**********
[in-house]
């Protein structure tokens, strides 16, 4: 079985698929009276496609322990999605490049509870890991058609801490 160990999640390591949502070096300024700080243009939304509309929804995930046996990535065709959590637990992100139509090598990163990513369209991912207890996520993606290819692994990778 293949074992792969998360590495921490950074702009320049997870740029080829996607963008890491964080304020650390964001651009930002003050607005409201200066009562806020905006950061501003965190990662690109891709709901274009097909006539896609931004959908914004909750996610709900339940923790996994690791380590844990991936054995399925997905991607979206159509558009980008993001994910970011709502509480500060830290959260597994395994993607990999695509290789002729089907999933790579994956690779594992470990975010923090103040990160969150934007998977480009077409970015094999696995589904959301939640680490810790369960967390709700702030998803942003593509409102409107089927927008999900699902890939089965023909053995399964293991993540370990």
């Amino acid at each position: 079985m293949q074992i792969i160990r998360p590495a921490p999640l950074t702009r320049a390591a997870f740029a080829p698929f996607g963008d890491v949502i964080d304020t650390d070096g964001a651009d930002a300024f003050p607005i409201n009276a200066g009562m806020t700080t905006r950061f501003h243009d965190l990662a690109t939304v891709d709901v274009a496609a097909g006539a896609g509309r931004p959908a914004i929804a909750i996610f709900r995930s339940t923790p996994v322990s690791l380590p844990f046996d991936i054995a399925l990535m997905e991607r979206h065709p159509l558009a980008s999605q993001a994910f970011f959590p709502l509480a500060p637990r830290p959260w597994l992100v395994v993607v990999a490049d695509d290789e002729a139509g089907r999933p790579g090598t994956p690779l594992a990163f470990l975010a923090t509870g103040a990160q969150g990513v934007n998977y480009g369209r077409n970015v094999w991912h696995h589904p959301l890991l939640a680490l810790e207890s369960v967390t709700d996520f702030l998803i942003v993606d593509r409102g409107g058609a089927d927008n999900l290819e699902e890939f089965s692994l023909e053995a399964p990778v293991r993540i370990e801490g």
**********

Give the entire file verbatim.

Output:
[in-house]
């Protein structure tokens, strides 16, 4: 079985698929009276496609322990999605490049509870890991058609801490 160990999640390591949502070096300024700080243009939304509309929804995930046996990535065709959590637990992100139509090598990163990513369209991912207890996520993606290819692994990778 293949074992792969998360590495921490950074702009320049997870740029080829996607963008890491964080304020650390964001651009930002003050607005409201200066009562806020905006950061501003965190990662690109891709709901274009097909006539896609931004959908914004909750996610709900339940923790996994690791380590844990991936054995399925997905991607979206159509558009980008993001994910970011709502509480500060830290959260597994395994993607990999695509290789002729089907999933790579994956690779594992470990975010923090103040990160969150934007998977480009077409970015094999696995589904959301939640680490810790369960967390709700702030998803942003593509409102409107089927927008999900699902890939089965023909053995399964293991993540370990």
């Amino acid at each position: 079985m293949q074992i792969i160990r998360p590495a921490p999640l950074t702009r320049a390591a997870f740029a080829p698929f996607g963008d890491v949502i964080d304020t650390d070096g964001a651009d930002a300024f003050p607005i409201n009276a200066g009562m806020t700080t905006r950061f501003h243009d965190l990662a690109t939304v891709d709901v274009a496609a097909g006539a896609g509309r931004p959908a914004i929804a909750i996610f709900r995930s339940t923790p996994v322990s690791l380590p844990f046996d991936i054995a399925l990535m997905e991607r979206h065709p159509l558009a980008s999605q993001a994910f970011f959590p709502l509480a500060p637990r830290p959260w597994l992100v395994v993607v990999a490049d695509d290789e002729a139509g089907r999933p790579g090598t994956p690779l594992a990163f470990l975010a923090t509870g103040a990160q969150g990513v934007n998977y480009g369209r077409n970015v094999w991912h696995h589904p959301l890991l939640a680490l810790e207890s369960v967390t709700d996520f702030l998803i942003v993606d593509r409102g409107g058609a089927d927008n999900l290819e699902e890939f089965s692994l023909e053995a399964p990778v293991r993540i370990e801490g």